Medical facilities, their employees, and in fact the entire medical industry is highly regulated, facing both state and federal scrutiny. That means that there are a lot of pitfalls for individuals who work in a medical facility, particularly regarding the legal system.
One of the most common problems facing this industry is the issue of healthcare fraud. This involves the unlawful billing of insurance companies (or Medicaid) for services that are either unnecessary or unused in order to be ‘reimbursed’ at higher costs. This is a serious problem for the government and tax payers – costing billions of dollars each year. The government and department of justice have made investigating suspicious billing practices a priority. The investigation usually begins by requesting an audit from the medical facility. Audits are triggered by medical practitioners who bill multiple times for one thing, or for something that usually does not accompany the kind of visit the patient had. For example, a red flag might be raised if a doctor orders a series of blood tests if a parent brought their child in for their routine vaccinations. This would be a violation of the Anti-Kick Back Statute – which is what the U.S. government uses most frequently in prosecuting healthcare fraud.
Audits should be taken seriously, but are not necessarily cause for alarm. Speaking with an attorney as soon as you receive the audit will help you organize your office, as well as understand your rights and duties under the law. Most of the time, attorneys will be able to help you formulate responses to the audit, including gathering patient records, correspondence with the insurer, and policies and procedures of the office. If you receive an audit, it will benefit you to seek out a good legal advocate as soon as possible. The FBI is the agency that is primarily responsible for investigating healthcare fraud, and the department of justice is responsible for prosecuting these crimes.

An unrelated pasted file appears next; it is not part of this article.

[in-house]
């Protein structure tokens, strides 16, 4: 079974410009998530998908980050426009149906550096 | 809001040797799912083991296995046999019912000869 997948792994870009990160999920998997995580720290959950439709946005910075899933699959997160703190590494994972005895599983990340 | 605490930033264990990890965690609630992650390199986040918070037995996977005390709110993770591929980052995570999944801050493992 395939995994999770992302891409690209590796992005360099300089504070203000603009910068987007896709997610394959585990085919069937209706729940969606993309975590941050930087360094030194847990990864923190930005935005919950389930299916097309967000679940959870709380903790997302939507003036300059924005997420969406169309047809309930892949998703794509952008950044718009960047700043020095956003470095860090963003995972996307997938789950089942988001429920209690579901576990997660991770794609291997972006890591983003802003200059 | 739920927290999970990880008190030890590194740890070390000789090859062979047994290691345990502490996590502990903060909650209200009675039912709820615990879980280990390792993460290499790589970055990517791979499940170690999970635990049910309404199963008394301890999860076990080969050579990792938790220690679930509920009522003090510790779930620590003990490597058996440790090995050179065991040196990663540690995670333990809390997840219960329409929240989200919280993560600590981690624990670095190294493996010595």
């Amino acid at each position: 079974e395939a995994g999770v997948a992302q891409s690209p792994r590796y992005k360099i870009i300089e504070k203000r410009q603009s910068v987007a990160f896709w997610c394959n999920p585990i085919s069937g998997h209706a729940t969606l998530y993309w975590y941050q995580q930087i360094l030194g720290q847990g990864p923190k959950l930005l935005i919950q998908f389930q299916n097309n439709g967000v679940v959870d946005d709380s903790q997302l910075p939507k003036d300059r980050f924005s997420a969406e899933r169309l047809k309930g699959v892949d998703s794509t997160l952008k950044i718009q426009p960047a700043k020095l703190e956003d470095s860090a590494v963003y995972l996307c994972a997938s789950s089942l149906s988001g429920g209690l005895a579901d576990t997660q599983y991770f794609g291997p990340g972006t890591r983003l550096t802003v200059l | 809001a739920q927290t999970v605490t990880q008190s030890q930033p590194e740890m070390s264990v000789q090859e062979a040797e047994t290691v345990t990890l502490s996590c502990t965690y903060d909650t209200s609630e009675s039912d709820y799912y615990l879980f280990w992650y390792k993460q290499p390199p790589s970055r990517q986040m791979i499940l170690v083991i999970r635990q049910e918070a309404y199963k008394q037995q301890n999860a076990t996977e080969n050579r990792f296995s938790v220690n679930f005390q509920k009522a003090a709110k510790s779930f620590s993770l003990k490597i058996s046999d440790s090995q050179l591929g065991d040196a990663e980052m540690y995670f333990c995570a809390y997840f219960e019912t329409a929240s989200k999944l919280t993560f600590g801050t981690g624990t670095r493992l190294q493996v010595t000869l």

In the event the DOJ believes they have enough evidence to file and successfully prosecute a case, a settlement offer might be the most attractive choice for an accused fraudster. An attorney should be able to broker a fair and reasonable settlement, which will usually include fines and penalties, or even a program that incorporates additional training on compliance issues or a third party auditor to monitor future activities. An attorney experienced in healthcare fraud defense can advise you as to the best course of action based upon the facts and circumstances of your particular case.
Another major liability facing medical facilities today is medical malpractice. Most malpractice laws vary state by state. There are often ceilings on the amount of recovery a patient can get, and the procedures for suing hospitals and doctors for malpractice varies widely between jurisdictions. In New York, since 2013, the state has been ranked highest in the nation for payouts relating to medical malpractice lawsuits – topping over $711 million annually. Most medical facilities will keep an attorney on retainer in the event they are sued for medical malpractice. Often, they will also offer to represent the doctor who is implicated (if implicated) in the suit; however, this should be treated with caution. There is a chance that at some point there will be a conflict of interest for the attorney in representing both the hospital and the doctor. A doctor should always try to seek independent legal counsel in the event he or she becomes involved in a medical malpractice suit.